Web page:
Fourth book of the original and best CITY WATCH series, now reinterpreted in BBC's The Watch
'Generous, amusing and the ideal boarding point for those who have never visited Discworld' Sunday Telegraph
The Discworld is very much like our own - if our own were to consist of a flat planet balanced on the back of four elephants which stand on the back of a giant turtle, that is . . .
'Neighbours... hah. People'd live for ages side by side, nodding at one another amicably on their way to work, and then some trivial thing would happen and someone would be having a garden fork removed from their ear.'
When the neighbours in question are the proud empires of Klatch and Ankh-Morpork, those are going to be some pretty large garden tools indeed. Of course, no-one would dream of starting a war without a perfectly good reason...such as a 'strategic' piece of old rock in the middle of nowhere.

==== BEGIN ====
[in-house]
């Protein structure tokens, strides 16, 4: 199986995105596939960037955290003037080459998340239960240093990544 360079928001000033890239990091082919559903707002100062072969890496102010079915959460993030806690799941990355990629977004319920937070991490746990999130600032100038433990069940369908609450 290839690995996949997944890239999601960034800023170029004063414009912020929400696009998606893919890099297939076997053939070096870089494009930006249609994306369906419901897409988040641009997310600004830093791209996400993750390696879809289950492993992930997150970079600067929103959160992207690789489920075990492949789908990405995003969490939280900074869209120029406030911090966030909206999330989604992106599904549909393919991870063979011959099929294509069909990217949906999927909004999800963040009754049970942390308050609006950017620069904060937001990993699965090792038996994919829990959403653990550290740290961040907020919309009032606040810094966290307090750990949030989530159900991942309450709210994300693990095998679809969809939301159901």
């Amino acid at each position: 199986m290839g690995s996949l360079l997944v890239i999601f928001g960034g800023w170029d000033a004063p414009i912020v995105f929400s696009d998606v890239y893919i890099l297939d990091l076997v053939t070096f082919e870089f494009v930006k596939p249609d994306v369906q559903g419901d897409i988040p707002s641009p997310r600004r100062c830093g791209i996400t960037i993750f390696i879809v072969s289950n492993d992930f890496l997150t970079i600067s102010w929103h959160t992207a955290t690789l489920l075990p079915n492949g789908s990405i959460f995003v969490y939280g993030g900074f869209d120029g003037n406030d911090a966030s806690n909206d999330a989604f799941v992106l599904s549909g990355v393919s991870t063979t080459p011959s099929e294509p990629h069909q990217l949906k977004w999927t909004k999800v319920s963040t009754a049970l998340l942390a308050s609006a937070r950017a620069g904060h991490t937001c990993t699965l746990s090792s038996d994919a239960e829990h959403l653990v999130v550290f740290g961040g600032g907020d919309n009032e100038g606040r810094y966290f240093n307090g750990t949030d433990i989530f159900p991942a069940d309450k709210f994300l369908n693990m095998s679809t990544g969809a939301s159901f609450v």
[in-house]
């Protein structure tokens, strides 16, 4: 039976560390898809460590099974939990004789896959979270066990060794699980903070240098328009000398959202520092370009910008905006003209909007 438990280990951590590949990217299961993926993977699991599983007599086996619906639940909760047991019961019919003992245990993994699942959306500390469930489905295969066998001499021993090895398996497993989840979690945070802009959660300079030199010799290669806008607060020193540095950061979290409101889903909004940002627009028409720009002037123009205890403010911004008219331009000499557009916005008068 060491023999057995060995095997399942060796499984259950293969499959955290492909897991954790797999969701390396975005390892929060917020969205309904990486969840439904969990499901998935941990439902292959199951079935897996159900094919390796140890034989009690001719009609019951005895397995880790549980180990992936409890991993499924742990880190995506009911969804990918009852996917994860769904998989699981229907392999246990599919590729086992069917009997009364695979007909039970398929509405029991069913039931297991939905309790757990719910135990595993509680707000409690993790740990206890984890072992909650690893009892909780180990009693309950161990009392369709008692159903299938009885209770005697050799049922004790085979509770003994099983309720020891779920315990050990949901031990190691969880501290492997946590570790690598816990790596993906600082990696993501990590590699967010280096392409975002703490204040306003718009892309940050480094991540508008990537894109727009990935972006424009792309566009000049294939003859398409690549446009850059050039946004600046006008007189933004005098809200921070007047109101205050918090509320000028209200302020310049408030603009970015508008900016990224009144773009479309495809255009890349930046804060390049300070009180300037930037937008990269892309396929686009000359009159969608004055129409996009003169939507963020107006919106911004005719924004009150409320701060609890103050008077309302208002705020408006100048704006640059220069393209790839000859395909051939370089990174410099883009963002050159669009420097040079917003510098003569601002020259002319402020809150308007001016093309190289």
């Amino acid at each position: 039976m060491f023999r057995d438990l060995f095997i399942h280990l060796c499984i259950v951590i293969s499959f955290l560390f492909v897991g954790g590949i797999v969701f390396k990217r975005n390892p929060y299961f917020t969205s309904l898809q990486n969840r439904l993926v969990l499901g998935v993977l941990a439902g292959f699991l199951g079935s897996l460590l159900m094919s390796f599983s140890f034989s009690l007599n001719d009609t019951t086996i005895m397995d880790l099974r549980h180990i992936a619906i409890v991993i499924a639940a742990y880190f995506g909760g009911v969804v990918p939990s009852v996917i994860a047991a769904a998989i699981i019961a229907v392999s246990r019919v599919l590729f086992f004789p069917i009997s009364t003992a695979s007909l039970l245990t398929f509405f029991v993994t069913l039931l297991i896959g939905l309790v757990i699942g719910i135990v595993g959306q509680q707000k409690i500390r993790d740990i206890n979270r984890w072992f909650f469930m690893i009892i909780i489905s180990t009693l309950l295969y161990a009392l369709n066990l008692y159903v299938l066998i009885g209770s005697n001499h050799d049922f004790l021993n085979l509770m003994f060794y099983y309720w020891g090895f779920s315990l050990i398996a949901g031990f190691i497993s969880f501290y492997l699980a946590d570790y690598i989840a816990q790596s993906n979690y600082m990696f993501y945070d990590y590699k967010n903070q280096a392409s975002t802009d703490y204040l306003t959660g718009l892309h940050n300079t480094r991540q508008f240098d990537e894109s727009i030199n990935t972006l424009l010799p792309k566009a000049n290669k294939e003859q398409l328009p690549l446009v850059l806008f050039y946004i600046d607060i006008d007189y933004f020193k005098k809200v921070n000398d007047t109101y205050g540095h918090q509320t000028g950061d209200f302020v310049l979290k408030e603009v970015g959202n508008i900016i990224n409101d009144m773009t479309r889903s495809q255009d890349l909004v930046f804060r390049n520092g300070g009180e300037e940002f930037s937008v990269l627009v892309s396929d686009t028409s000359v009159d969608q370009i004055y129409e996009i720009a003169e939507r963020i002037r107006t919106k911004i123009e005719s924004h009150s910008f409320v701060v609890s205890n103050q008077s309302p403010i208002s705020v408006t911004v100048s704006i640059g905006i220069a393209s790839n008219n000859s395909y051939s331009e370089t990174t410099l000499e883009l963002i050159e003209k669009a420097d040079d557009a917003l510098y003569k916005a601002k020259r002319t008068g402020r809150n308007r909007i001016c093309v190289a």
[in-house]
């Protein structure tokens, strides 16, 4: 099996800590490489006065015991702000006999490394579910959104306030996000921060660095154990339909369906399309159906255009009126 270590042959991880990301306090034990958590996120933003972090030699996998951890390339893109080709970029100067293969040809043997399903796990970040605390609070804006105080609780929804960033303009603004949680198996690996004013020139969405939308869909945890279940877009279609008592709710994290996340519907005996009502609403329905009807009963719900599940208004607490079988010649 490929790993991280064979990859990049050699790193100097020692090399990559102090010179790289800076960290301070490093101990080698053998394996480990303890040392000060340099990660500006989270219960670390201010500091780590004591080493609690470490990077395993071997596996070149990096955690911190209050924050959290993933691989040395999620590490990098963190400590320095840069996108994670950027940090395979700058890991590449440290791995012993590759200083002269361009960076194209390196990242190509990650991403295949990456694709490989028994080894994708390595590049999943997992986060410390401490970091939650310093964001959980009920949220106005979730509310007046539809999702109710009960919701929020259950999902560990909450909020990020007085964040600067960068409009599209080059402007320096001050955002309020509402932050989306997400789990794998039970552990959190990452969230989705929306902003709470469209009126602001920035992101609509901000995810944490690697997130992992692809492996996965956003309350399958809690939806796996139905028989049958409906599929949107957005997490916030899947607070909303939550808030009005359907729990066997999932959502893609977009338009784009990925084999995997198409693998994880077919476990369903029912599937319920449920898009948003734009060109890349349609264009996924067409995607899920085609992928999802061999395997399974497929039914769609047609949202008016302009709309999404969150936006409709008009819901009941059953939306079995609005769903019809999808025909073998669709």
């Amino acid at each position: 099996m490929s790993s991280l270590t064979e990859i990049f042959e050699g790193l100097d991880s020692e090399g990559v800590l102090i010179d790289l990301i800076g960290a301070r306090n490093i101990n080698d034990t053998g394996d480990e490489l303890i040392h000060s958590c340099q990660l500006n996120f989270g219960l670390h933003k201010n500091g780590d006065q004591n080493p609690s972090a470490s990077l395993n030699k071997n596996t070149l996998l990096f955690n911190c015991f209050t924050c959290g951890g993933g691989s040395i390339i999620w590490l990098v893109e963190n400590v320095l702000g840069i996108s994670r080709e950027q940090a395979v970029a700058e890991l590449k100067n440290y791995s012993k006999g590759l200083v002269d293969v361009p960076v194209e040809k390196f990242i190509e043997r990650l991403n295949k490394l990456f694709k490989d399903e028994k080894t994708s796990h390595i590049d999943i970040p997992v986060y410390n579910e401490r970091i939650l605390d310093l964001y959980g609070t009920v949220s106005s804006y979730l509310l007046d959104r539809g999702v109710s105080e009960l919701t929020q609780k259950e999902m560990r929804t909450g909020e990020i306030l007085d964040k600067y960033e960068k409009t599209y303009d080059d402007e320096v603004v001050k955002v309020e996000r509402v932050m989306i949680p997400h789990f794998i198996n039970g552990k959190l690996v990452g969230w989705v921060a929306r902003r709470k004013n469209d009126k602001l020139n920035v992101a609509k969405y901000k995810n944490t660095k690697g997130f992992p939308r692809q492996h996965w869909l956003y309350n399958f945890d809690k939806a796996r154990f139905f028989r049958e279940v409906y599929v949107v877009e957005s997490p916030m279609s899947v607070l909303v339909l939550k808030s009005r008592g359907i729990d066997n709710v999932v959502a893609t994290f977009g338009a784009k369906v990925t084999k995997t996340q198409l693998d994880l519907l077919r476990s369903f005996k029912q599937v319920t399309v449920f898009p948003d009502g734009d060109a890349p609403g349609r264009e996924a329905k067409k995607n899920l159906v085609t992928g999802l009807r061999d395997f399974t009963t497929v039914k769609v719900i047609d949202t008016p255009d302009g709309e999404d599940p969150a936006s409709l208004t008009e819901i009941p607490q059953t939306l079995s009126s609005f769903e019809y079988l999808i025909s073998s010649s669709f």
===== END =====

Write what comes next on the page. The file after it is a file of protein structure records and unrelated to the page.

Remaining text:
It is after all every citizen's right to bear arms to defend their own. Even if it isn't technically their own. And even if they don't have much in the way of actual weaponry. As two armies march, Commander Vimes of Ankh-Morpork City Watch faces unpleasant foes who are out to get him... and that's just the people on his side. The enemy might be even worse.
Terry Pratchett was the acclaimed creator of the global bestselling Discworld series, the first of which, The Colour of Magic, was published in 1983. In all, he was the author of over fifty bestselling books which have sold over 100 million copies worldwide. His novels have been widely adapted for stage and screen, and he was the winner of multiple prizes, including the Carnegie Medal. He was awarded a knighthood for services to literature in 2009, although he always wryly maintained that his greatest service to literature was to avoid writing any.